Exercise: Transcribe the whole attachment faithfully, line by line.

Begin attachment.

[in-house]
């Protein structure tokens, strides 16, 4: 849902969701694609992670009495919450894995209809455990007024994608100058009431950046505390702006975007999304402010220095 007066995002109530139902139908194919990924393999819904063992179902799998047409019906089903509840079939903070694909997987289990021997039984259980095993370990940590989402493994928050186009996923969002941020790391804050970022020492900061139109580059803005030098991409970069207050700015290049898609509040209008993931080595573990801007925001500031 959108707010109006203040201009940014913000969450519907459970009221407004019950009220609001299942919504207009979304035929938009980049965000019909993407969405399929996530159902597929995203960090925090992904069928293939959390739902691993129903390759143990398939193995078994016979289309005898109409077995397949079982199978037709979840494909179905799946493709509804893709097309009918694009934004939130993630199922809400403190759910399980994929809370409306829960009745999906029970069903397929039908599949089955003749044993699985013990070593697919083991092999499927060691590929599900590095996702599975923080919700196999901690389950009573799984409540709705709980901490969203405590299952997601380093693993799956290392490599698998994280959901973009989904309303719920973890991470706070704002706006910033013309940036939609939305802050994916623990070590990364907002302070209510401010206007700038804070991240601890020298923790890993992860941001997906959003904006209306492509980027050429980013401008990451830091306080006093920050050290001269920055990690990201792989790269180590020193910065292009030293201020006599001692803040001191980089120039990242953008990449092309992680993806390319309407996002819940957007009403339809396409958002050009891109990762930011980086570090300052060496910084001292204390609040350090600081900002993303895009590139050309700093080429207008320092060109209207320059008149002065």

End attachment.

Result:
[in-house]
């Protein structure tokens, strides 16, 4: 849902969701694609992670009495919450894995209809455990007024994608100058009431950046505390702006975007999304402010220095 007066995002109530139902139908194919990924393999819904063992179902799998047409019906089903509840079939903070694909997987289990021997039984259980095993370990940590989402493994928050186009996923969002941020790391804050970022020492900061139109580059803005030098991409970069207050700015290049898609509040209008993931080595573990801007925001500031 959108707010109006203040201009940014913000969450519907459970009221407004019950009220609001299942919504207009979304035929938009980049965000019909993407969405399929996530159902597929995203960090925090992904069928293939959390739902691993129903390759143990398939193995078994016979289309005898109409077995397949079982199978037709979840494909179905799946493709509804893709097309009918694009934004939130993630199922809400403190759910399980994929809370409306829960009745999906029970069903397929039908599949089955003749044993699985013990070593697919083991092999499927060691590929599900590095996702599975923080919700196999901690389950009573799984409540709705709980901490969203405590299952997601380093693993799956290392490599698998994280959901973009989904309303719920973890991470706070704002706006910033013309940036939609939305802050994916623990070590990364907002302070209510401010206007700038804070991240601890020298923790890993992860941001997906959003904006209306492509980027050429980013401008990451830091306080006093920050050290001269920055990690990201792989790269180590020193910065292009030293201020006599001692803040001191980089120039990242953008990449092309992680993806390319309407996002819940957007009403339809396409958002050009891109990762930011980086570090300052060496910084001292204390609040350090600081900002993303895009590139050309700093080429207008320092060109209207320059008149002065």